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    Operator alliances are coming thick and fast. Or rather, the re-branding of them is. First there was StarHub, the  newly-branded group of nine smaller operators who have banded together to increase buying power, cooperate on roaming and try to attract multinational companies.

    Then yesterday, a year after its birth, four major European carriers (TIM, Orange, Telefonica Moviles and T-Mobile) christened their roaming alliance FreeMove, although ABV, (Anyone But Vodafone) might have been a better name. FreeMove is about attracting the top end business market, ensuring a uniform user experience to users roaming across any of the FreeMove networks. It will also collaborate on handset procurement: it has preferred supplier agreements with Motorola and Siemens and has agreed to purchase six million handsets for 2004. The four operators will also work together on MMS roaming and interoperability. Its big aims are to increase voice traffic by 10% and GPRS data traffic by 100% every year for three years. Those multinational corporates will be offered combined GPRS/UMTS data cards, central account management, and a “transparent view” of costs and usage across the alliance footprint.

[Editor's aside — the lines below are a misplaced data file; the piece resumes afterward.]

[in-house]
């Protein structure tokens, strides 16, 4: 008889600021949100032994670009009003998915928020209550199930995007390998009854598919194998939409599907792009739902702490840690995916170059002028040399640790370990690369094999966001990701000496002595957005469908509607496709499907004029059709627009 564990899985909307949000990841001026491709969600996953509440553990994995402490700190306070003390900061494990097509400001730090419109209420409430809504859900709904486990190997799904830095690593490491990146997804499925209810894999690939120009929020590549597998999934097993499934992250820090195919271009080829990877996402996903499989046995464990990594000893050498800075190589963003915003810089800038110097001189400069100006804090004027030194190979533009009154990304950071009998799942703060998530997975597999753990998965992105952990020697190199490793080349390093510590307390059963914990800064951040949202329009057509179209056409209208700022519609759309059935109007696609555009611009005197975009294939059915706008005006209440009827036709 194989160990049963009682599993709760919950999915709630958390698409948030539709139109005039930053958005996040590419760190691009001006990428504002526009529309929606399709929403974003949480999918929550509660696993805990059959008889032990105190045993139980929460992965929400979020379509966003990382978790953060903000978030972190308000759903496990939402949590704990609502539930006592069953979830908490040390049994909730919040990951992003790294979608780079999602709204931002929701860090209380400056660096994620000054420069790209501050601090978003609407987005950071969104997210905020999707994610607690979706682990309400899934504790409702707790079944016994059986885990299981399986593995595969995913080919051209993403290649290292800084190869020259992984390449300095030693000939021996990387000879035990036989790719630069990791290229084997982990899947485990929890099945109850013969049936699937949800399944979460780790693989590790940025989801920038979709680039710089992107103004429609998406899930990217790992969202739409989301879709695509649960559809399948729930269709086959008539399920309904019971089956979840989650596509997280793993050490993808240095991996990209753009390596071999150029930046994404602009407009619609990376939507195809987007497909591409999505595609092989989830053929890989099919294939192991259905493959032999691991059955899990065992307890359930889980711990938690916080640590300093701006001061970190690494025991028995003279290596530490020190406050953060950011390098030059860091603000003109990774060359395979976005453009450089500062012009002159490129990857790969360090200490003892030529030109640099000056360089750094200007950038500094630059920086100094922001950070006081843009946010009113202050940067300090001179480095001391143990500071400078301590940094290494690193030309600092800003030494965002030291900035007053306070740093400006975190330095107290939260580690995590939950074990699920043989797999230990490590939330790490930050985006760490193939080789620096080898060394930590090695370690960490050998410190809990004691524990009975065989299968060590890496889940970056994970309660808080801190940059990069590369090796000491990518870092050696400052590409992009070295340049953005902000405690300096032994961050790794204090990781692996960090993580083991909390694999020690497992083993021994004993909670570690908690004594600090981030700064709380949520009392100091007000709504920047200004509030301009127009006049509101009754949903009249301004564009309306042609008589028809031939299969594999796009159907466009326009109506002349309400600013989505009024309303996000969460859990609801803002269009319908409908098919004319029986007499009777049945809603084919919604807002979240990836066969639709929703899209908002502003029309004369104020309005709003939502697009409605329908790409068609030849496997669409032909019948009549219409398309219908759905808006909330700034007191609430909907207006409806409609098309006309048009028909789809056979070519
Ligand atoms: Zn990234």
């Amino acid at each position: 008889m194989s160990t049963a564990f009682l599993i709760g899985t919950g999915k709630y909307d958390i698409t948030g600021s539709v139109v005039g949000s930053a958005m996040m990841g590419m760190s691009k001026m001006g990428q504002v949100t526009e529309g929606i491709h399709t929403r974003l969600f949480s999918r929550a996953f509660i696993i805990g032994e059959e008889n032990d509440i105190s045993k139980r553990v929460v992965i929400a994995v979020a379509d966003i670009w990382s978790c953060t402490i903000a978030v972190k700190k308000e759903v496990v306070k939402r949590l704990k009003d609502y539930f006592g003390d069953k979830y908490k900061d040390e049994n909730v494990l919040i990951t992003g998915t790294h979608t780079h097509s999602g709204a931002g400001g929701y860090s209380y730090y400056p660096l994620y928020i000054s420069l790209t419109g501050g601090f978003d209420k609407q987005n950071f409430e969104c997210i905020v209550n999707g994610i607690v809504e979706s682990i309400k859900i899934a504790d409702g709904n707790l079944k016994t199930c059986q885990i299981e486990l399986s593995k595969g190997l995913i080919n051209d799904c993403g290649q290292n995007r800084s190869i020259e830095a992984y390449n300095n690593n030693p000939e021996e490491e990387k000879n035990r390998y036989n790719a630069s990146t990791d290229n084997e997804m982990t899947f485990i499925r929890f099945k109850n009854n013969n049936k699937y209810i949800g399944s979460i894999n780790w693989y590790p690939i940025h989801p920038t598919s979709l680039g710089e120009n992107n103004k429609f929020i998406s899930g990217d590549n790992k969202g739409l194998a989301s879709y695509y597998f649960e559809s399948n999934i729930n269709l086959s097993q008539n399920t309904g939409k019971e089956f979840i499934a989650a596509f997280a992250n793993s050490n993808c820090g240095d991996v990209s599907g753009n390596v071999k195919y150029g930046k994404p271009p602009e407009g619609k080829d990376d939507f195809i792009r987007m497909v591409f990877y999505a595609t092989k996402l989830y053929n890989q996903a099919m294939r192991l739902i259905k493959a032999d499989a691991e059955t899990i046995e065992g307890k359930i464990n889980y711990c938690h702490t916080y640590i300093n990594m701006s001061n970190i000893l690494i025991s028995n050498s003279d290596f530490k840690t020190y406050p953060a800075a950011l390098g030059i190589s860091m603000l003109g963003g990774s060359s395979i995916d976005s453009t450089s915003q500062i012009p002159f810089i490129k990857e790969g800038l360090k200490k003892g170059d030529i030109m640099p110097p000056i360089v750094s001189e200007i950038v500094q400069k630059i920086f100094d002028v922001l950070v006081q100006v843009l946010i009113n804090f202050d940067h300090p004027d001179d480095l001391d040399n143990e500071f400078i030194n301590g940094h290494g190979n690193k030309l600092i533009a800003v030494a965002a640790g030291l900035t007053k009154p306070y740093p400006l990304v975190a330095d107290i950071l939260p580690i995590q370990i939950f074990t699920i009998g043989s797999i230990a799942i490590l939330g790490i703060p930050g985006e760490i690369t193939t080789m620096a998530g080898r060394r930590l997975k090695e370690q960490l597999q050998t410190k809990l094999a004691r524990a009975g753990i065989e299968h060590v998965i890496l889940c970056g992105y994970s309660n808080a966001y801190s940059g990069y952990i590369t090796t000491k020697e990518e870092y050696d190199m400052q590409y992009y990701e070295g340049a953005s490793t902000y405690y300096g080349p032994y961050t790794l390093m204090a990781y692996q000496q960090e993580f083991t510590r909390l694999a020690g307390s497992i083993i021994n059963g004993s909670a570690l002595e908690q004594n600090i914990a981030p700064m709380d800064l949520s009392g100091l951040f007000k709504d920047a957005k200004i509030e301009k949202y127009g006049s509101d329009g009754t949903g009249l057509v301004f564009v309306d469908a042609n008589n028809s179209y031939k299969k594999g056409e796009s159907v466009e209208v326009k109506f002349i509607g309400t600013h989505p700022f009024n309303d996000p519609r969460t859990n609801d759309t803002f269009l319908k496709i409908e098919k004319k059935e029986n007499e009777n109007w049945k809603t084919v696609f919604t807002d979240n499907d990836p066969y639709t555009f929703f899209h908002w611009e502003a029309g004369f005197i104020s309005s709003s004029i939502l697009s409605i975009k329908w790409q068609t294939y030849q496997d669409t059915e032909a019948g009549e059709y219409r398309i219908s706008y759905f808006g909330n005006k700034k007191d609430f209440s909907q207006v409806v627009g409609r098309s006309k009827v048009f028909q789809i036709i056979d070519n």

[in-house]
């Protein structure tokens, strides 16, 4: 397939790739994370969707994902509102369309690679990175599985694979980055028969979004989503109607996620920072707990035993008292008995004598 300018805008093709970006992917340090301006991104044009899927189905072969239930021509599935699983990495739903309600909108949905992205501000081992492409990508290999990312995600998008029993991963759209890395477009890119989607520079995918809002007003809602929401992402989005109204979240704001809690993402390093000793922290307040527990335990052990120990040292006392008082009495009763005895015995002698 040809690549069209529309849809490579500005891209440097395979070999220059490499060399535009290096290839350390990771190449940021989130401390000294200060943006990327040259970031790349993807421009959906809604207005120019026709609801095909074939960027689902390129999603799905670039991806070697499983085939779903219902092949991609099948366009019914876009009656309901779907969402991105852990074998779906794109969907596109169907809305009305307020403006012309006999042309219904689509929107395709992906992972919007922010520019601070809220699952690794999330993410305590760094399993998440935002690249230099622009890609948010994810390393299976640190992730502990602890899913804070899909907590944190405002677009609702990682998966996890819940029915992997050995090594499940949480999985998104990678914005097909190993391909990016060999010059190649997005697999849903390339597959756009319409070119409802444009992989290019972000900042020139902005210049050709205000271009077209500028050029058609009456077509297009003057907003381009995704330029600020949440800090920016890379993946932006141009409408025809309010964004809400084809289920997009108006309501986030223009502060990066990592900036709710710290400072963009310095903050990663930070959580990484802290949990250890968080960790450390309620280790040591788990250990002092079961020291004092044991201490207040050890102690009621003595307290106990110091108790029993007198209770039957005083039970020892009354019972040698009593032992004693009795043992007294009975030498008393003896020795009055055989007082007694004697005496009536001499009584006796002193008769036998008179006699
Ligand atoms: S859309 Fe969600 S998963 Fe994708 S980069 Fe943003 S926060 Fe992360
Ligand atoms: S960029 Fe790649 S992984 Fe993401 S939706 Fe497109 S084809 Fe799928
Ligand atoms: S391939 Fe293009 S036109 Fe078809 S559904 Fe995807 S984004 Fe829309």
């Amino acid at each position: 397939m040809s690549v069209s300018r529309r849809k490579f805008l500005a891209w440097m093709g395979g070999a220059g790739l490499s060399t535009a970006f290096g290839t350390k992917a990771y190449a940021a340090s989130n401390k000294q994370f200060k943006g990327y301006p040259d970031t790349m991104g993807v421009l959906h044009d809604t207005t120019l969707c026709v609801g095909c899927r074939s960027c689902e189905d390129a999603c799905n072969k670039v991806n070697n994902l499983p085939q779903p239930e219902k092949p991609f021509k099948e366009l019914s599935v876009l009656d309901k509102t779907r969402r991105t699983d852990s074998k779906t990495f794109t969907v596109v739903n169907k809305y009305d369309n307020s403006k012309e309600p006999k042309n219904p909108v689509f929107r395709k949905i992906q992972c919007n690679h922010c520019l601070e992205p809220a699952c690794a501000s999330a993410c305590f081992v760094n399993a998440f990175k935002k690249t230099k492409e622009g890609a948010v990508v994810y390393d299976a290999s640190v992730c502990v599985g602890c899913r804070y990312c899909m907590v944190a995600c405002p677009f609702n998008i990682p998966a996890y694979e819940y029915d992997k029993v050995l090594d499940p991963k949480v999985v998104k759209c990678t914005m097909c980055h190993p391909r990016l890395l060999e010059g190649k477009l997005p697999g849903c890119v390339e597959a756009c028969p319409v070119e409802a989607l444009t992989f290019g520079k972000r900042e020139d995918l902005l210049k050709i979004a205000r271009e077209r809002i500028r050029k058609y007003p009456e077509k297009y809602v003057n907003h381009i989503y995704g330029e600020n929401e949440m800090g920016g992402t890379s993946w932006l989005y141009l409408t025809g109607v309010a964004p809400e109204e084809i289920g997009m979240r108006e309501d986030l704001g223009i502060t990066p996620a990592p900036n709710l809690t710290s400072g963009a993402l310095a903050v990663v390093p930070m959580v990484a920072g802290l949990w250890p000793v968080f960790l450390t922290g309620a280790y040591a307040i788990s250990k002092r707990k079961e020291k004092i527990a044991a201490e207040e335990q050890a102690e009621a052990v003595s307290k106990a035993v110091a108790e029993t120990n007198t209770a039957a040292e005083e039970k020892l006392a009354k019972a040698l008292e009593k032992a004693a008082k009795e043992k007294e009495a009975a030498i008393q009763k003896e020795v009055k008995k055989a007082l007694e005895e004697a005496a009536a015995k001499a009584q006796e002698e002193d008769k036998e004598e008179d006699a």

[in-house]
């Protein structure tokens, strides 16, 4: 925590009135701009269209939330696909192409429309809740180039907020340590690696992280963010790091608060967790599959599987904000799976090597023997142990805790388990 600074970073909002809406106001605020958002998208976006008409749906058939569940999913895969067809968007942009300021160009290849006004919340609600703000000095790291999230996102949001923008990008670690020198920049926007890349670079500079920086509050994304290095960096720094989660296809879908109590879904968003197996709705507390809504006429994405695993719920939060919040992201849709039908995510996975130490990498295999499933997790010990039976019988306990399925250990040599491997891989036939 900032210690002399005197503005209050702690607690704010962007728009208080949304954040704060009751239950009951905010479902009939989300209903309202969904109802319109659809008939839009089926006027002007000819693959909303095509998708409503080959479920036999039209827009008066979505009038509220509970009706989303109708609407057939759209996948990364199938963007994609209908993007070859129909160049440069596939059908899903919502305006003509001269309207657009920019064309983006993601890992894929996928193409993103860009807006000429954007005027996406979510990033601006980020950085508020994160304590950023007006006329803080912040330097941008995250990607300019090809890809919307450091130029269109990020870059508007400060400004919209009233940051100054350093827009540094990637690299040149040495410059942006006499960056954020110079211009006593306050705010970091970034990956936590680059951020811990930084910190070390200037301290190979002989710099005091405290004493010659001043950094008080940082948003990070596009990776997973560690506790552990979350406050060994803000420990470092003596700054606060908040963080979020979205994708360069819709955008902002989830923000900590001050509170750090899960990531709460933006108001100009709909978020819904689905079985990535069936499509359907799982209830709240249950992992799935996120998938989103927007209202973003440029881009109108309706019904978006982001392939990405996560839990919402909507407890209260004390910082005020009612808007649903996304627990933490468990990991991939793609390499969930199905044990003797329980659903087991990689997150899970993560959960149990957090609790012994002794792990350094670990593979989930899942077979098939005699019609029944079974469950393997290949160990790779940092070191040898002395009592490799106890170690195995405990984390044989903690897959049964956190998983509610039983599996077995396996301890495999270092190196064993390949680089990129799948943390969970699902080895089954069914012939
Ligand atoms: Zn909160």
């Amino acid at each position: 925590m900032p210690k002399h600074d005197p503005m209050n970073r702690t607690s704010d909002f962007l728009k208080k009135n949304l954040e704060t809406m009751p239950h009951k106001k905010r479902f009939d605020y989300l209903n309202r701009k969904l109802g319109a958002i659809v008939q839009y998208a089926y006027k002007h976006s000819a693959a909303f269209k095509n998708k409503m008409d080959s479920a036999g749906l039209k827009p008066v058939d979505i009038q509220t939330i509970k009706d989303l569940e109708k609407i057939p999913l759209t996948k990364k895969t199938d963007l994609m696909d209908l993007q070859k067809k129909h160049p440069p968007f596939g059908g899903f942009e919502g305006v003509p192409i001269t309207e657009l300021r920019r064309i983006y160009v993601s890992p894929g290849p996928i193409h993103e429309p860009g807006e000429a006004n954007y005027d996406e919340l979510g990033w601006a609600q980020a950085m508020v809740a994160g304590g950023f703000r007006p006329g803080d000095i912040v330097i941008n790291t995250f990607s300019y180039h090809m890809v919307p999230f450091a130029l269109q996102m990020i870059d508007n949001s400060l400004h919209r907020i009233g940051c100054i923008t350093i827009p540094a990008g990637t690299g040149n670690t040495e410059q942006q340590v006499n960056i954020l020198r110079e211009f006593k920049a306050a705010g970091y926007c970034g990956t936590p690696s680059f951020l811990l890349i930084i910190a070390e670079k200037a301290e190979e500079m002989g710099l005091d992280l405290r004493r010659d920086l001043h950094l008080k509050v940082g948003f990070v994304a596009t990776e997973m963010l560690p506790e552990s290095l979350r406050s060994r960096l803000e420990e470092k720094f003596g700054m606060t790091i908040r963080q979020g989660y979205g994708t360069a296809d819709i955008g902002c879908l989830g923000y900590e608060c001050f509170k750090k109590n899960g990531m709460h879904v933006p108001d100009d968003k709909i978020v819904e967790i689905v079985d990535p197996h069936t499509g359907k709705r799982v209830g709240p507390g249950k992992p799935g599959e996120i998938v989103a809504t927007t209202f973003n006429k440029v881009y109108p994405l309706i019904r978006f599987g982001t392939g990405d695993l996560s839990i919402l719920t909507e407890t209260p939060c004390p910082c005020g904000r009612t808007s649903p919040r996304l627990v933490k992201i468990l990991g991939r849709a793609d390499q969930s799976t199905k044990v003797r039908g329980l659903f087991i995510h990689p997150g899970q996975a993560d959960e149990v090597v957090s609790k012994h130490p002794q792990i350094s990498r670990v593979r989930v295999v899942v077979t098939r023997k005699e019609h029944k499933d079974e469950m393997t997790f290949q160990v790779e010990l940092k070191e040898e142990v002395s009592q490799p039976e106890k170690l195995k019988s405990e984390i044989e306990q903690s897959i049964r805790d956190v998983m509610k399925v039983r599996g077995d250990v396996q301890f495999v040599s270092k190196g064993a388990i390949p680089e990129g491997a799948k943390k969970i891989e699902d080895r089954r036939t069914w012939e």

Mobile Europe will have more on this alliance in its April issue. There are questions to answer about handset choice and purchasing, as well as account management. There have also been queries about the viability of such alliances, but it seems to Mobile Europe that putting together a roaming agreement and a combined purchasing face is a little different from the full-on joint venture such as BT and AT&T’s now-defunct Concert. It seems operators can’t really win. If you’re not madly acquisitive then you lack scale, if you enter alliances then you lack control. 

    Then there is also Simpay, similarly around a year old and this time an alliance of Orange, Telefonica Moviles, T-Mobile and Vodafone. Simpay’s aim is to introduce a standardised method of payment to your mobile bill or pre-paid credit for digital content. Although the aim is not to compete with Visa or Mastercard the idea is to encourage the same understanding that wherever you see the Simpay sign on an operators portal or third party website, you can pay for that content using your phone. Simpay has been working hard to get new members on board, and has so far only been able to announce a series of “expressions of interest” from other operators. But of all the alliances this will perhaps be the most significant, if it takes off. There will also be more on this in the April edition of Mobile Europe, including an interview with ceo Tim Jones.

    For now, though, a welcome to all attempts made with the genunine intention of fostering ease of use and interoperability. That increased revenues and profits follow is nothing to be afriad of, either.